We love visitors to the city. We really do, despite the fact that some come to New Orleans with pre-conceived expectations of it being “party city,” and then proceed to drink to excess (drinking to have recreational fun is NOT the same as drinking to excess), trash the city streets, and acting like—shall we say boorish—while they are here.
I wonder how often if those types of tourists are those sorts of people who come back to New Orleans again and again. The visitor who come back to New Orleans repeatedly are those who are entranced more by the flavor, culture, music and charm of the city rather than the opportunity to get wasted whenever they can on the street (‘cause they probably can’t do that in their hometown).The New Orleans Convention and Visitors Bureau (NOCVB) recently announced that New Orleans hosted over 9.5 million visitors in 2014. This number came from a research study prepared for the bureau by the University of New Orleans, and is up from 9.3 million in 2013. The NOCVB’s goals are to at least top the 10.1 million visitors the city enjoyed the year before Katrina devastated New Orleans.
Times have certainly changed; New Orleans had positioned itself for decades as a convention city, and leisure travelers weren’t really the CVB’s concern back in the good ole days of massive conventions hosted in New Orleans. That changed drastically after Katrina, when years’ worth of conventions and meetings cancelled in the wake of the hurricane. Since then, the CVB and New Orleans Tourism Marketing have been pushing full throttle towards attracting more leisure travelers, and efforts are paying off.
According to the report, New Orleans had the most visitors during April and May, and to a lesser extent June. Those music festivals attract more visitors every year.
Even more important to note is that over 77 percent of visitors reported they were in New Orleans for vacation, and only about 12 percent were here to attend a convention.
The study said that most visitors (36 percent) are baby boomers, aged 50 to 64, with a median age of 57. A little over 28 percent were from the Gen-X generation (35 to 49).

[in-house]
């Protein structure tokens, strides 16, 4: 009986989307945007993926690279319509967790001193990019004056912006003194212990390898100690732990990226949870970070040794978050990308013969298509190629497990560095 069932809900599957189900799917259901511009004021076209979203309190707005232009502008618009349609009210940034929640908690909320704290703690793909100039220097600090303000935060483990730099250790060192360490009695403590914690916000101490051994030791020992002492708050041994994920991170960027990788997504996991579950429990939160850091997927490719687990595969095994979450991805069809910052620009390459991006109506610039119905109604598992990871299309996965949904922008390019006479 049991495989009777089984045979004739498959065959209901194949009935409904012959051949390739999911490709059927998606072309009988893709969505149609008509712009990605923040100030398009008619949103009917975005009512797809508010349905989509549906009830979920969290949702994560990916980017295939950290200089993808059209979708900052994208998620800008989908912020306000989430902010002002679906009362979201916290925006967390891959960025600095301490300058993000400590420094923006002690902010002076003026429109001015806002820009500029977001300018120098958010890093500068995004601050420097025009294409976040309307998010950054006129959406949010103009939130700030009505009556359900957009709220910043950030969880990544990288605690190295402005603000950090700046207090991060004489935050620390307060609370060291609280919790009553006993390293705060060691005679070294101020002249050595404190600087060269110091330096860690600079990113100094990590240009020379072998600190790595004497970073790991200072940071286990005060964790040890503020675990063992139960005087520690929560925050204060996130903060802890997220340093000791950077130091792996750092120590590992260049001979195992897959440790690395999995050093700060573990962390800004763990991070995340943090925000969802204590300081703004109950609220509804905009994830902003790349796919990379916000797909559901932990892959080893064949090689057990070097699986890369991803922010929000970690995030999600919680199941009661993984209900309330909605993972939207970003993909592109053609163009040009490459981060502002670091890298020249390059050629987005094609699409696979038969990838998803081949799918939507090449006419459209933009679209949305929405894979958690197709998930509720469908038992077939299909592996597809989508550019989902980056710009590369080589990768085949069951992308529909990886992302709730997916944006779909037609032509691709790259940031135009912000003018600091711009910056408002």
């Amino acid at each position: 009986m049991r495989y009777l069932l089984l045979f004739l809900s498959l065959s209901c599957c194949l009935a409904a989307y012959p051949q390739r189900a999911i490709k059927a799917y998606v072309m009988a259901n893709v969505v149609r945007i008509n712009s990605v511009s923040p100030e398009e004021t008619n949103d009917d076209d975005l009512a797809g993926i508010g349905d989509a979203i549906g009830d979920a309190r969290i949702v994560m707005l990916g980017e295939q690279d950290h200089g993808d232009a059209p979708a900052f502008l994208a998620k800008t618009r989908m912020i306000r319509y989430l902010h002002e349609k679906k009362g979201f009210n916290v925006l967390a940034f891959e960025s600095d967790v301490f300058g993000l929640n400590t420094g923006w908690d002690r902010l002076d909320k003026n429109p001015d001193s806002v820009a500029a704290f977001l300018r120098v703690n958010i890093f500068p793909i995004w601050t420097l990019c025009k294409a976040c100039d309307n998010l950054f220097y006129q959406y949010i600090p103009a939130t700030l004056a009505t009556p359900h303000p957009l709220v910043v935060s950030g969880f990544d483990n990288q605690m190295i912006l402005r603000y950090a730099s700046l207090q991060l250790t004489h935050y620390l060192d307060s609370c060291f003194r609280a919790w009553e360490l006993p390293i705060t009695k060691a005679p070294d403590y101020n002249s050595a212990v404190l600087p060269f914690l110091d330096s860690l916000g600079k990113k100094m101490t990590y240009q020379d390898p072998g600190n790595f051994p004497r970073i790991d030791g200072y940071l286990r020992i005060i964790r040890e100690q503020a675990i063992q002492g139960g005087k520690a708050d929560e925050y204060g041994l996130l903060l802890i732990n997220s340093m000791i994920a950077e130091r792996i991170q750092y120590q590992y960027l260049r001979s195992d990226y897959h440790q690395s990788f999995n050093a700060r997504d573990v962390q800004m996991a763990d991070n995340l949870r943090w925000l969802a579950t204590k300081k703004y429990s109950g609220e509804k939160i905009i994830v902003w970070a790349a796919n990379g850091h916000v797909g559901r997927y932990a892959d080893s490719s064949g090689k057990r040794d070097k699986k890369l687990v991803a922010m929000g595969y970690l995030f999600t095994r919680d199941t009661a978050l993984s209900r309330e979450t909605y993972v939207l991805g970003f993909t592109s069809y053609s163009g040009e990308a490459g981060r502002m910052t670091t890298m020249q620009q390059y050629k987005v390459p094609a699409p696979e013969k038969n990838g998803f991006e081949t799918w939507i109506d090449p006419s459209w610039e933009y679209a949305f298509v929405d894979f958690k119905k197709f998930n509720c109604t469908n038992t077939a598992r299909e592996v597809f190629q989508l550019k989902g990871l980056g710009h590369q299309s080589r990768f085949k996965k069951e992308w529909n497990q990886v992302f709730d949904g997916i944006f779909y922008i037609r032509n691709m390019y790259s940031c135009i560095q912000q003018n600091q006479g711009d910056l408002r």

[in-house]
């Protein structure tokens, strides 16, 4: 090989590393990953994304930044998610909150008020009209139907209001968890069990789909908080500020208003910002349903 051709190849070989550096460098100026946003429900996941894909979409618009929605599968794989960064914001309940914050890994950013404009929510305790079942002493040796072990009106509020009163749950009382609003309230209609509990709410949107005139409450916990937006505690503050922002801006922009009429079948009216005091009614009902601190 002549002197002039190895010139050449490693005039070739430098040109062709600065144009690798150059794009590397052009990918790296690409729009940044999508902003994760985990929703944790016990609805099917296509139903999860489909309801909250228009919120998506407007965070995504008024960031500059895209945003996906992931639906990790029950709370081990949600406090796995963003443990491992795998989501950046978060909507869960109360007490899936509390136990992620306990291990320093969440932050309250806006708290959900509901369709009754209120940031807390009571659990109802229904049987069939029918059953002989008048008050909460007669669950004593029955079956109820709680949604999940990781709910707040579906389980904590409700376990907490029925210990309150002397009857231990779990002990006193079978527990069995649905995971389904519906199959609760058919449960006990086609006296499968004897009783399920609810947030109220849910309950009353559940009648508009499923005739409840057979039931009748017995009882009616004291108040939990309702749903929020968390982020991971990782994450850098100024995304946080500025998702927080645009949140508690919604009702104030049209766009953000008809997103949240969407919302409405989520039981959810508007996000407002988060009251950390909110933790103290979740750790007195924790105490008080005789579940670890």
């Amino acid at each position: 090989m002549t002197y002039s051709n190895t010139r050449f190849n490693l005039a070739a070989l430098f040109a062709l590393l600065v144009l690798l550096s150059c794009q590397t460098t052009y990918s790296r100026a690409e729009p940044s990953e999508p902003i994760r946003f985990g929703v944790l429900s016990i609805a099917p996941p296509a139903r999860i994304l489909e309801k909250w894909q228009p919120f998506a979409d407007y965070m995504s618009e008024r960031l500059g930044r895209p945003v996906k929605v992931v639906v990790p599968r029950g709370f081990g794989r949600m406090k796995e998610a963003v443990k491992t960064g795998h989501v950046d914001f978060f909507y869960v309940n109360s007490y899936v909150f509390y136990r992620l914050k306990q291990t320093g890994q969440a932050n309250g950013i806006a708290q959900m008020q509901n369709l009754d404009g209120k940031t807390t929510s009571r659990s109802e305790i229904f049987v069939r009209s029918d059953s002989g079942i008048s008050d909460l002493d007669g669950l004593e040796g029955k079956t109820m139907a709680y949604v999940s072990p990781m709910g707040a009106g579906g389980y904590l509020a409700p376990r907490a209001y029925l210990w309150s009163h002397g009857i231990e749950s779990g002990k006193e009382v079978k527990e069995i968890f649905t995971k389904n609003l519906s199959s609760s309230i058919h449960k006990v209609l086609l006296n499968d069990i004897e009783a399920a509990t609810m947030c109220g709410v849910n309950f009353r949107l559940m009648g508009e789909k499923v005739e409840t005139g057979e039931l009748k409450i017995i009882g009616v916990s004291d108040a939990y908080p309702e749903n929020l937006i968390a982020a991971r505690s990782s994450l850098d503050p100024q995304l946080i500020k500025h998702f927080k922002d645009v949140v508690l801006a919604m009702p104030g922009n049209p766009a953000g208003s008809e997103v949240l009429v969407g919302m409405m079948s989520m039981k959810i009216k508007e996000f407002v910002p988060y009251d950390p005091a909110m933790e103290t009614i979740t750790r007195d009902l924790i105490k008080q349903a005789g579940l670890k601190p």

This isn’t surprising: baby boomers have the most money to spend on leisure travel.
Most visitors are from drive-in markets: over 39 percent are from Louisiana outside New Orleans plus Mississippi, Texas and Florida.
The goal of the CVB is to sell conventions and to increase tourism, and numbers are looking good. But, of course, they feel they must do better.
But here’s another question: What’s the strategy to attract visitors who will come back again and again to the city who are more interested in enjoying our cultural assets, and whose orientation is preserving it rather than wrecking it?
Should we be marketing the city to potential visitors who are more likely to spend more money, stay here longer (average stay proclaimed by the current study was four days), and who are more appreciative of our culture?
Maybe we should think more about the quality of visitors and less about the quantity, or how many people we can cram into the city to put “heads in beds.”
We consistently need more efforts geared at foreign visitors. There may be less of them, but those international baby boomers have as much (or more) money to spend here; they stay longer (particularly during summer months) and there are more culturally attuned. I can also attest—because of the business that we’re in—that twenty-something visitors from foreign countries are more interested in the culture than their counterparts from this country. And they stay longer, and have more money to spend. What’s not to love?
I wish we had a long-range goal to attract a higher-quality visitor rather than just be geared to pumping up the numbers. Less visitors to trash the city, who will spend more money, have more respect for our culture, and who will stay longer.
Is that a good trade-off? What’s your opinion?